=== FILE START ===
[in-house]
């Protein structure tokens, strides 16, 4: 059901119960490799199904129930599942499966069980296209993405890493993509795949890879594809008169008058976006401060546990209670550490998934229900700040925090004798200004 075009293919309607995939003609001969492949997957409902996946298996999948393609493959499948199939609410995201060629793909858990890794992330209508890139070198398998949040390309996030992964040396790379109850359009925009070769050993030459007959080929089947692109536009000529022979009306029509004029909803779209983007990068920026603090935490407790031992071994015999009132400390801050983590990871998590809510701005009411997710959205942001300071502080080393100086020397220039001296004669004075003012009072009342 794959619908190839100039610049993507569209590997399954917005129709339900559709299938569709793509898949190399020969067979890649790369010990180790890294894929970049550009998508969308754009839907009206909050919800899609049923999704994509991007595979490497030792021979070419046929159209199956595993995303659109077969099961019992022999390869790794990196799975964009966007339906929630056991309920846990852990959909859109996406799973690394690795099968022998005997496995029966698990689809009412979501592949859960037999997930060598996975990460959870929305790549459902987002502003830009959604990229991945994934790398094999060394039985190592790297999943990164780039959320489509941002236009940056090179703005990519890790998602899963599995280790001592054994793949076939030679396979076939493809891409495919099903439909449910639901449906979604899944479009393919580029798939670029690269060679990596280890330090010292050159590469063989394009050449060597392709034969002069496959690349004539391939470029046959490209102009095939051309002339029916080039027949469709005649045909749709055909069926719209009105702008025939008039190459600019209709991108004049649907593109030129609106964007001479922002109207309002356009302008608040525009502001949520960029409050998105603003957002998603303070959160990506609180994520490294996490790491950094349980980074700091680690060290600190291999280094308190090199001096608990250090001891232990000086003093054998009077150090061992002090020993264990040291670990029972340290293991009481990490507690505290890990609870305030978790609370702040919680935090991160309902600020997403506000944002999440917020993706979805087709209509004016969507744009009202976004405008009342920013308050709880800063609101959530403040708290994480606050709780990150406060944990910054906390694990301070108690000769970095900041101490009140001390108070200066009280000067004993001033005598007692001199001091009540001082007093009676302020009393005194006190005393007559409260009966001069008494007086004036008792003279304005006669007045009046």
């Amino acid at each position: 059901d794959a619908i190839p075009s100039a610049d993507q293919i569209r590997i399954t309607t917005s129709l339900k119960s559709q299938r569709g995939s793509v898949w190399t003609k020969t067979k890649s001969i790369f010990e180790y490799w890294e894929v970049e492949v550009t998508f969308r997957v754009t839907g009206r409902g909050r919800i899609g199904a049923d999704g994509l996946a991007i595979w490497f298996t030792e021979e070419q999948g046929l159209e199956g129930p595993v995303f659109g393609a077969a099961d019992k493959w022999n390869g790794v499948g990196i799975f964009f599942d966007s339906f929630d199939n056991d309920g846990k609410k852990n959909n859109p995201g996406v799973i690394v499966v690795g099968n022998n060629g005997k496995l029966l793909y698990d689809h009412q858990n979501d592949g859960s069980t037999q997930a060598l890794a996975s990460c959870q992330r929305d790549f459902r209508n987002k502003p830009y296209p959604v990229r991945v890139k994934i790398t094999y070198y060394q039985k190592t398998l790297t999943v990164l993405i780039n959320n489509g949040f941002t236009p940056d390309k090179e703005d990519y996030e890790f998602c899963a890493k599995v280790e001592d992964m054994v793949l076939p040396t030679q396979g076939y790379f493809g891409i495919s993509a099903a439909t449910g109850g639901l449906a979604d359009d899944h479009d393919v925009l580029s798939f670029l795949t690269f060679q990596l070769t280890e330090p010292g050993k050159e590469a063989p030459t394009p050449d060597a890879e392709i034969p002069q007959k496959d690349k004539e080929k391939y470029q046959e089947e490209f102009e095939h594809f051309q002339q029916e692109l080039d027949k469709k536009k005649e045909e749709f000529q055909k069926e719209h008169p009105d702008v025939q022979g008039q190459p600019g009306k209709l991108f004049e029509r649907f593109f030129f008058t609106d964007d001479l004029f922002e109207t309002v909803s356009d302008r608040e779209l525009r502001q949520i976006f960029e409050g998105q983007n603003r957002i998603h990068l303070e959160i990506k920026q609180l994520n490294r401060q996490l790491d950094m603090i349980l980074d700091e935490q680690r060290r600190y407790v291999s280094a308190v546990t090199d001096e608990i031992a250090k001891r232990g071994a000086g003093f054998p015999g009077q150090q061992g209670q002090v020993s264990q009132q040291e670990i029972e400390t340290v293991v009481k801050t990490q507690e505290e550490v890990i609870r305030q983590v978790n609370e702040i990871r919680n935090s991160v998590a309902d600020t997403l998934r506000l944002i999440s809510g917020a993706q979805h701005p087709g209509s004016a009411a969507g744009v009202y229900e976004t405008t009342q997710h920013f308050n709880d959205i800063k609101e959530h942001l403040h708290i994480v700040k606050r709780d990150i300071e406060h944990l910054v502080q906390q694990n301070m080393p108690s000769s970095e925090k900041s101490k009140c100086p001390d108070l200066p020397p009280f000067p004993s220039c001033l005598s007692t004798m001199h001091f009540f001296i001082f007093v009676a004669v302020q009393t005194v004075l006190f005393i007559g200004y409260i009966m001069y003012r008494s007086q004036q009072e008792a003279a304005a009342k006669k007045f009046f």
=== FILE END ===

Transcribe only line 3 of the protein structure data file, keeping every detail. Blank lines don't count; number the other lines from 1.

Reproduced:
């Amino acid at each position: 059901d794959a619908i190839p075009s100039a610049d993507q293919i569209r590997i399954t309607t917005s129709l339900k119960s559709q299938r569709g995939s793509v898949w190399t003609k020969t067979k890649s001969i790369f010990e180790y490799w890294e894929v970049e492949v550009t998508f969308r997957v754009t839907g009206r409902g909050r919800i899609g199904a049923d999704g994509l996946a991007i595979w490497f298996t030792e021979e070419q999948g046929l159209e199956g129930p595993v995303f659109g393609a077969a099961d019992k493959w022999n390869g790794v499948g990196i799975f964009f599942d966007s339906f929630d199939n056991d309920g846990k609410k852990n959909n859109p995201g996406v799973i690394v499966v690795g099968n022998n060629g005997k496995l029966l793909y698990d689809h009412q858990n979501d592949g859960s069980t037999q997930a060598l890794a996975s990460c959870q992330r929305d790549f459902r209508n987002k502003p830009y296209p959604v990229r991945v890139k994934i790398t094999y070198y060394q039985k190592t398998l790297t999943v990164l993405i780039n959320n489509g949040f941002t236009p940056d390309k090179e703005d990519y996030e890790f998602c899963a890493k599995v280790e001592d992964m054994v793949l076939p040396t030679q396979g076939y790379f493809g891409i495919s993509a099903a439909t449910g109850g639901l449906a979604d359009d899944h479009d393919v925009l580029s798939f670029l795949t690269f060679q990596l070769t280890e330090p010292g050993k050159e590469a063989p030459t394009p050449d060597a890879e392709i034969p002069q007959k496959d690349k004539e080929k391939y470029q046959e089947e490209f102009e095939h594809f051309q002339q029916e692109l080039d027949k469709k536009k005649e045909e749709f000529q055909k069926e719209h008169p009105d702008v025939q022979g008039q190459p600019g009306k209709l991108f004049e029509r649907f593109f030129f008058t609106d964007d001479l004029f922002e109207t309002v909803s356009d302008r608040e779209l525009r502001q949520i976006f960029e409050g998105q983007n603003r957002i998603h990068l303070e959160i990506k920026q609180l994520n490294r401060q996490l790491d950094m603090i349980l980074d700091e935490q680690r060290r600190y407790v291999s280094a308190v546990t090199d001096e608990i031992a250090k001891r232990g071994a000086g003093f054998p015999g009077q150090q061992g209670q002090v020993s264990q009132q040291e670990i029972e400390t340290v293991v009481k801050t990490q507690e505290e550490v890990i609870r305030q983590v978790n609370e702040i990871r919680n935090s991160v998590a309902d600020t997403l998934r506000l944002i999440s809510g917020a993706q979805h701005p087709g209509s004016a009411a969507g744009v009202y229900e976004t405008t009342q997710h920013f308050n709880d959205i800063k609101e959530h942001l403040h708290i994480v700040k606050r709780d990150i300071e406060h944990l910054v502080q906390q694990n301070m080393p108690s000769s970095e925090k900041s101490k009140c100086p001390d108070l200066p020397p009280f000067p004993s220039c001033l005598s007692t004798m001199h001091f009540f001296i001082f007093v009676a004669v302020q009393t005194v004075l006190f005393i007559g200004y409260i009966m001069y003012r008494s007086q004036q009072e008792a003279a304005a009342k006669k007045f009046f």